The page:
This was Mo’s first year at Vacation Bible School (all the way on the right). As a newly minted three year old, she was one of the youngest to go. I dropped her off at the beginning of the week with high hopes and higher expectations. I was sure she’d come home praising God and explaining to me in great detail all the fun things she did.
Side note: this is the first real activity she’s done without me around. The beginning of “18 years of letting go” as a friend recently told me. I was terrified. She would have experiences that I knew nothing about, that I would have to ask her to explain and try to piece together. Normally I have context. Normally I’m there. It’s strange to have the perspective that everyone who’s not her mom (so, everyone) has every day.
So, I pick her up from the first day, excited and anticipating great things!
“Mo! I’m so happy to see you! Did you have fun?”
“What did you do?”
“I don’t know. Pwayed outside.”
“Did you learn anything?”
“No. I did not. I did not yearn my yetters.”
“Oh, Mo bug. VBS is about learning about God! Did you learn anything about God?”
Reality check. She’s three. Just barely three. Hold your horses there Mama. It’s ok if it’s not sinking in. It’s hard to absorb information! She was overstimulated by all the kids (200 of them!), music, decorations and just All. The. Things! Every day was similar. She’d mostly want to cuddle, maybe be a little irritable, and then take a giant nap when we got home.
(Not gonna lie, it was nice to be missed. The extra hugs and cuddles and hand-holds. Andy, is this what it feels like every time you come home and Mo leaps into your arms yelling “Daddy! I missed you!”?)
Despite her adamant refusal that she had learned anything, I’d catch her singing songs under her breath.
Hawawooya Hawawooya we’re going to see the king…
Hoewee, hoewee, hoewee. We cwied Hoewee, hoewee, hoewee…
Say say, say you bewieve it…
I’d pick it up, and we’d sing together. A light would shine in her eyes.
I watched at the end of each day as she sang and danced, and oh! she danced! Right out there in front, with all her heart. Sometimes stopping to watch the choreagraphed movements of the other kids, but mostly just dancing from her soul.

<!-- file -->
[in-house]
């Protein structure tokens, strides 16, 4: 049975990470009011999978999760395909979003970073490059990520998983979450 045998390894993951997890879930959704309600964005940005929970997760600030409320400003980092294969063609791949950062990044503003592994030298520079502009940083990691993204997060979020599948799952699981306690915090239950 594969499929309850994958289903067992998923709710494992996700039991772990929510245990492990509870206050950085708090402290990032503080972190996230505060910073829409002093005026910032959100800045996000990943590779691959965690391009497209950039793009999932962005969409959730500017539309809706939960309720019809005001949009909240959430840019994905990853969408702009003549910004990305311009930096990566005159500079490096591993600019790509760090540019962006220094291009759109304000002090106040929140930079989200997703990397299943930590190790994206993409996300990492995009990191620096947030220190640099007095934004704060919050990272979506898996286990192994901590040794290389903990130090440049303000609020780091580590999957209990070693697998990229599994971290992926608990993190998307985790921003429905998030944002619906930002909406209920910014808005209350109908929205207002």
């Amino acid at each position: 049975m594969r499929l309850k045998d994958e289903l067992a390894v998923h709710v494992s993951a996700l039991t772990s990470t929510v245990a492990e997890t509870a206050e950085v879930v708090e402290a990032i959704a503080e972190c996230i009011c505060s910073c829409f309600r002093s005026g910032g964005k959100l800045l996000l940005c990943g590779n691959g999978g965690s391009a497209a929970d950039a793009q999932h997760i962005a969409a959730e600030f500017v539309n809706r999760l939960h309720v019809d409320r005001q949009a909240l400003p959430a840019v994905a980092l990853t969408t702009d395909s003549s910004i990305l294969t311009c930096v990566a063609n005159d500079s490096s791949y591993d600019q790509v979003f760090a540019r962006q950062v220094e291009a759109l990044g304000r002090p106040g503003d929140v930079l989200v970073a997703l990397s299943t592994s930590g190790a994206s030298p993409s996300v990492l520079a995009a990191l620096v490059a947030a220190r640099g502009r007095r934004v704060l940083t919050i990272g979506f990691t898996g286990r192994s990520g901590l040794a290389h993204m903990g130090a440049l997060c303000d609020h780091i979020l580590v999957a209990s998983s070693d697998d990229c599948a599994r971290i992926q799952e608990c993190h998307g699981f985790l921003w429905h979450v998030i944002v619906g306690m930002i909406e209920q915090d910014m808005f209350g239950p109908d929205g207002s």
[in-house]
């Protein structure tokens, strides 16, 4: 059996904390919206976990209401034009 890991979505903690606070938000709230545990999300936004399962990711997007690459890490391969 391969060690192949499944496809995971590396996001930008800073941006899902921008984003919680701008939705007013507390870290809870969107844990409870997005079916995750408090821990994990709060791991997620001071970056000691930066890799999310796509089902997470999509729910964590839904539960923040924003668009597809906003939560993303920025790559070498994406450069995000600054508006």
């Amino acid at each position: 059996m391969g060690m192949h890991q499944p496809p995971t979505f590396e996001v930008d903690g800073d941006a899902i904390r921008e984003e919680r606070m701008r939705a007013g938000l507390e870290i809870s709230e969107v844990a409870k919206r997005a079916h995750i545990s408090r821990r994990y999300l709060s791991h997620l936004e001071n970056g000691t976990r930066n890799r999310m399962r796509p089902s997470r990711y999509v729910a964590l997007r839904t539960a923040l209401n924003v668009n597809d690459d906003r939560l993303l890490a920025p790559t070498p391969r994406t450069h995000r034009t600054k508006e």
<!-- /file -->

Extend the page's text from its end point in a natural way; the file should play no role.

Today, as we got home late, rushed to get lunch and start naps before the thirtieth breakdown of the day, Mo was chatting to herself at the table. I looked over from my busy-ness and she had her little head bowed and her hands clasped.
“Mumble mumble, Amen. In the name of the Father, the Son and the Hoewee Spirit. Amen.”
“Were you praying Love Bug? What did you say?”
She bowed her head again, “God, you are always with me. Amen. In the name of the Father, the Son and the Hoewee Spirit, Amen.”
My breath caught and tears came to my eyes.
“Yes, Love. He is. Always.”
Then she pointed to her half eaten carrots, “This is a boy and this is a girwl. They are fwends!”
And that’s what it’s like to be three. Profound. Deep. And fleeting.
Also, there’s nothing like Vacation Bible School to remind you that your child can, indeed, wear the same shirt five days in a row and be just fine.
Or in my case, perhaps that’s an indicator that I should do laundry a little more often…
Photography note: The first photo is why I’m saving up for a new lens! So much noise! Flash would have been inappropriate, shutter speed was as slow as possible considering the moving kids, ISO at 3200, and my aperture was wide open. Anyone have a suggestion for low-light situations, besides saving up a thousand bucks for a better lens?
This deeply touched me, Caitlin. Bittersweet and wonderful and an owie to the heart.
Whoever told you the beginning of 18 years. ROTFL! Tears running down my cheeks! Oh, if ONLY there was an end of letting go at 18 years! What a sweet dream that would be. Ask your mom when she truly let go and never felt you girls were having experiences she knew nothing about, that she would (could?!) ask y’all to explain and try to piece together – especially when your beloved kids are hurt or angry.
“Normally I have context. Normally I’m there. It’s strange to have the perspective that everyone who’s not her mom (so, everyone) has every day.”
Enjoy, enjoy, enjoy. The years will fly and you will be totally peripheral to her life. Which is why you’re raising her so carefully – so that you can be peripheral and she can function beautifully without you. Your mom did a fabulous job! And you will, too. But as for the reality check of 18 years?! Not true. You never, ever stop caring about your babies and how they are doing. At least it happens day by day instead of all at once. That would be beyond the beyond. Sounds like she had a ball at VBS! Some day, ask me how to get details of a kid’s day.
Sinking In This e-mail is so precious. Monica is a darling little girl. This brought tears just reading it. Thank you so much for sharing.Love you all, Gm. Frances
Date: Fri, 12 Jul 2013 22:29:55 +0000 To: email@example.com